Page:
Pros and Cons of Masonry Heaters: Page 2 of 2

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  • the expansion into account.
  • Incorrectly built heaters can crack, reducing efficiency, releasing pollutants, and causing structural problems.
  • Siting is important – it's best to have the heater free-standing, rather than tucked in a corner or backed onto a wall where it will not be able to radiate heat on all sides.
  • They must be placed completely within the home's warm envelope. Backing the chimney onto the exterior will cause smoky fires, smoke spillage, and difficult ignition.
  • Masonry heaters are very expensive – well over $10,000 for a custom model. Standard models often come in at $6,000 to $10,000, depending on size and design. You could build one yourself for half that amount (with the risks associated with competence), though even kits range from several thousand dollars into the teens.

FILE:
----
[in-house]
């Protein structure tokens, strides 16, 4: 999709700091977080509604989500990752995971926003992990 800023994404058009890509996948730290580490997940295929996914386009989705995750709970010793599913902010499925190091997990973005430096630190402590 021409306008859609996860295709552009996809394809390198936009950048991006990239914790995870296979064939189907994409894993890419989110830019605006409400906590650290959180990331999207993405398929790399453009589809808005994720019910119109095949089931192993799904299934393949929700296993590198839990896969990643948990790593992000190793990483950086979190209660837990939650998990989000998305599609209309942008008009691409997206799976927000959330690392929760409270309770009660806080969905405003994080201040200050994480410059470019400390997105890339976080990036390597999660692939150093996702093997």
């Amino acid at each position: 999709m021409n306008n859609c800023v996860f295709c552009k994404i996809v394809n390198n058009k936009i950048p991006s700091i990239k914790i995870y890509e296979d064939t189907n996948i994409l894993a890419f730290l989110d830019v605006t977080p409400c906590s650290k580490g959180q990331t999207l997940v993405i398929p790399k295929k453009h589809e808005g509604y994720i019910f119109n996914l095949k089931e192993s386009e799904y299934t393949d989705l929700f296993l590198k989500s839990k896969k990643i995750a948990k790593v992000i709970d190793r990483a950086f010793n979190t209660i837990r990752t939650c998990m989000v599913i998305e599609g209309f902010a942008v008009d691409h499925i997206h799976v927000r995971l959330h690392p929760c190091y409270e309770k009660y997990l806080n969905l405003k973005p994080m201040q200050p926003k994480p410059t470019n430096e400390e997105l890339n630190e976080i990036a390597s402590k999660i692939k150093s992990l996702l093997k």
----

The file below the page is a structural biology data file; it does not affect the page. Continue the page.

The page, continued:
• Building your own masonry heater is almost always a bad idea, though you can usually get away with buying a kit and having a professional fit it for less.
  • These heaters also need make-up air taken from the exterior of the house if your home is airtight. If you don't do this, you can get backdraft down the chimney, pushing pollutants out into the living space.
  • They require periodic firing, knowledge of how to build a fire, and understanding of how masonry heaters work. This is all an extra time investment. On top of that, producing fuel takes a lot of effort, especially if you cut, split, and transport it yourself.